Definitions from Black's Law Dictionary: 2nd Edition and Ballentine's Law Dictionary as are available for each term in each dictionary.
  • Ballentine's Law Dictionary

    Loss to a ship or cargo; apportionment of marine loss; sum paid to a master for caring for a cargo. See 2 Wash. C. C. 51, 6 Fed. Cas. (U. S.) 611.

  • Black's Law Dictionary: 2nd Edition

    A medium, a mean proportion. In old English law. A service by horse or carriage, anciently due by a tenant to his lord. Cowell. A labor or service performed with working cattle, horses, or oxen, or with wagons and carriages. Spelman. Stubble, or remainder of straw and grass left in cem-flelds utter harvest. In Kent it is called "gratten," and in other parts "roughings." In maritime law. Loss or damage accidentally happening to a vessel or to its cargo during a voyage. Also a small duty paid to masters of snips, when goods are sent in another man's ship, for their care of the goods, over and above the freight In marine insurance. Where loss or damage occurs to a vessel or its cargo at sea, average is the adjustment and apportionment of such loss between the owner, the freight, and the cargo, in proportion to their respective interests and losses, in order that one may not suffer the whole loss, but each contribute ratably. Coster v. Insurance Co., 2 Wash. C. C. 51, 6 Fed. Cas. 611; Insurance Co. v. Bland, 9 Dana (Ky.) 147; Whit-teridge v. Norris, 6 Mass. 125; Nickerson v. Tyson, 8 Mass. 467; Insurance Ch v. Jones, 2 Bin. (Pat) 552. It is of the following kinds: General average (also called "gross") consists of expense purposely incurred, sacrifice made, or damage sustained for the common safety of the vessel, freight, and cargo, or the two of them, at risk, and is to be contributed for by the several interests in the proportion of their respective values exposed to the common danger, and ultimately surviving, including the amount of expense, sacrifice, or damage so incurred in the contributory value. 2 Phll. Ins. § 1269 et seq. 2 Steph. Comm. 179; Padelford v. Board-man, 4 Mass. 548. Particular average is a loss happening to the ship, freight, or cargo which is not to be shared by contribution among all those interested, but must be borne by the owner of the subject to which it occurs. It is thus called in contradistinction to general average. Bargett v. Insutance Co., 3 Bosw. (N. Y.) 395. Petty average. In maritime law. A term used to denote such charges and disbursements as, according to occurrences and the custom of every place, the master necessarily furnishes for the benefit of the ship and cargo, either at the place of loading or unloading, or on the voyage; such as the hire of a pilot for conducting a vessel from one place to another, towage, light money, beaconage, anchorage, bridge toll, quarantine and such like. Park, Ins. 100. The partichlars belonging to this head depend, however, entirely upon usage. Abb. Ship. 404. Simple average. Particular average, (q. v.)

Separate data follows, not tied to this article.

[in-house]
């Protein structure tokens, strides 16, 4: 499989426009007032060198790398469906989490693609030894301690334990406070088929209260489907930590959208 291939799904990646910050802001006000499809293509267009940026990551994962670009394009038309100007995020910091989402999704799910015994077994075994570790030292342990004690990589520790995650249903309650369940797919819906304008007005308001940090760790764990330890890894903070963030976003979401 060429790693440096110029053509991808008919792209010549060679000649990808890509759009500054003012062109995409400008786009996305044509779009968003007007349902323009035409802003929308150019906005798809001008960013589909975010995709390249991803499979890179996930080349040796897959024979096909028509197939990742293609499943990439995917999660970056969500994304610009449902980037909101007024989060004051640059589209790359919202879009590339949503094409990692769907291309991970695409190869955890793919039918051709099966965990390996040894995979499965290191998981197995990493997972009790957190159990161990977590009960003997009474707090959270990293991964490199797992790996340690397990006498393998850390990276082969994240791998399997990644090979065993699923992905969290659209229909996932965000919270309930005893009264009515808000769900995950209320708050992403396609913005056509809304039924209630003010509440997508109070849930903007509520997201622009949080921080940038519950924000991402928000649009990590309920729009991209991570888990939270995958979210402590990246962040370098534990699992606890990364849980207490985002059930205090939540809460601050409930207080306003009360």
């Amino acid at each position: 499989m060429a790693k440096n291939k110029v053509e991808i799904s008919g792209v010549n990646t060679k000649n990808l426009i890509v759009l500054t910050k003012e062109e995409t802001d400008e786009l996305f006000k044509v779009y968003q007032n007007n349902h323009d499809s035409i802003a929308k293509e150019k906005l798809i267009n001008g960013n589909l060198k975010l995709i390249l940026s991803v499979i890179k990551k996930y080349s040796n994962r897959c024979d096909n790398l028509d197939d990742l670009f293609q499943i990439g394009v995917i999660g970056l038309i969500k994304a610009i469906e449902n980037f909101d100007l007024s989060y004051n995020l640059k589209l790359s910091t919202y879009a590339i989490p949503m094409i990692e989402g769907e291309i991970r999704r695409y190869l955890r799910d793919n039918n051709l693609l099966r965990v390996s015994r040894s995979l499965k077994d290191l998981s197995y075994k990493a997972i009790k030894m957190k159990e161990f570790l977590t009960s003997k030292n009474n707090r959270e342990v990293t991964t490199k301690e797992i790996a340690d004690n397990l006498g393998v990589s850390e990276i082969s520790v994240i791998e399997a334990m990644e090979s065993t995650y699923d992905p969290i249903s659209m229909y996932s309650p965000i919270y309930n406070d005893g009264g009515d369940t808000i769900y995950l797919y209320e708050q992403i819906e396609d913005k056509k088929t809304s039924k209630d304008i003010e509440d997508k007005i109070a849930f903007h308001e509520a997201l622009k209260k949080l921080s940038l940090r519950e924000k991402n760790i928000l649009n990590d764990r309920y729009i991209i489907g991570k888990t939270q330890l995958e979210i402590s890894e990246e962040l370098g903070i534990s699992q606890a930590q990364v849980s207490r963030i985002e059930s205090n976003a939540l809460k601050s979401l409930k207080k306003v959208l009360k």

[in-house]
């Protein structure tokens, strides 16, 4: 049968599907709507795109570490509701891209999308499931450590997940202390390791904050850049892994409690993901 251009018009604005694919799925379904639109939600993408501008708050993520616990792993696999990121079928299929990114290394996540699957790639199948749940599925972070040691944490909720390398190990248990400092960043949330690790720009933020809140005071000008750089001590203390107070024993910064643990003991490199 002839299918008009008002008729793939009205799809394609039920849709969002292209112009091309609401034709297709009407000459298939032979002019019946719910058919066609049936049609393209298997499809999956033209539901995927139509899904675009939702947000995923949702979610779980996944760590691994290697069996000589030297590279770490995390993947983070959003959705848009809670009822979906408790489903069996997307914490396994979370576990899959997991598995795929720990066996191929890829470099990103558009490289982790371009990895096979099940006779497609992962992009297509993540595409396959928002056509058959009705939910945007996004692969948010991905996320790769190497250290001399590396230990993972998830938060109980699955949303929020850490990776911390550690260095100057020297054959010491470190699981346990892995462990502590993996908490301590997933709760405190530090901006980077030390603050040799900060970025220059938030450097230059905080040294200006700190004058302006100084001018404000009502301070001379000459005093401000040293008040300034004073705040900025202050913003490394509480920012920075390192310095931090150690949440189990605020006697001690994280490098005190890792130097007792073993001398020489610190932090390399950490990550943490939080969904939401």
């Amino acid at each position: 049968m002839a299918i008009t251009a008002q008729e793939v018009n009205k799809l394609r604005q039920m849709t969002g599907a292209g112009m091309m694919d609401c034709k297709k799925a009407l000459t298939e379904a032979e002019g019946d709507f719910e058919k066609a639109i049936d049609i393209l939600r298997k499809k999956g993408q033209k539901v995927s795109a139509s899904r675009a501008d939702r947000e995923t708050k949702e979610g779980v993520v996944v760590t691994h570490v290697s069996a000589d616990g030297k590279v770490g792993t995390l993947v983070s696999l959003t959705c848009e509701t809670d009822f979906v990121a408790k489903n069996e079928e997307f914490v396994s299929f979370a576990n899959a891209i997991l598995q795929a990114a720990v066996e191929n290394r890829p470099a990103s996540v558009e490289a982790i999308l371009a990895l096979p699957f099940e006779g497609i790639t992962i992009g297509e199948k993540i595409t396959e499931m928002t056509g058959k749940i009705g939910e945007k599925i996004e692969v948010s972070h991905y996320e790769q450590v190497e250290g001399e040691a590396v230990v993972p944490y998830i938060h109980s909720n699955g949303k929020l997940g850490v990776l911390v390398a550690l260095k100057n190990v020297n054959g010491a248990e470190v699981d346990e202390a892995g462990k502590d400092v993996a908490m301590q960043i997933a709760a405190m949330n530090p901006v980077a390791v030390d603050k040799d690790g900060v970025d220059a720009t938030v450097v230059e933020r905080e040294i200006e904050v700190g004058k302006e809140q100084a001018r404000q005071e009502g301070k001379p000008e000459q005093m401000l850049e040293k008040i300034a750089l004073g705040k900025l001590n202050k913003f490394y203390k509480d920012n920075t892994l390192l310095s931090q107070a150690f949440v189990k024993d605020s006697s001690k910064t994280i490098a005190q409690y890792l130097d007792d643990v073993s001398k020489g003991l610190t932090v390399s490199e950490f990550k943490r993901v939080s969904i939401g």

—Average charges. "Average charges for toll and transportation" are understood to mean, and do mean, charges made at a mean rate, obtained by dividing the entire receipts for toll and transportation by the whole quantity of tonnage carried, reduced to a common standard of tons moved one mile. Hersh v. Railway Co., 74 Pa. 190.
    —Average prices. Such as are computed on all the prices of any articles sold within a certain period or district.
    —Gross average. In maritime law. A contribution made by the owners of a ship, its cargo, and the freight, towards the loss sustained by the voluntary and necessary sacrifice of property for the common safety, in proportion to their respective interests. More commonly called "general average," (qv.) See 3 Kent, Comm. 232; 2 Steph. Comm. 179. Wilson v. Cross, 33 Cal. 69.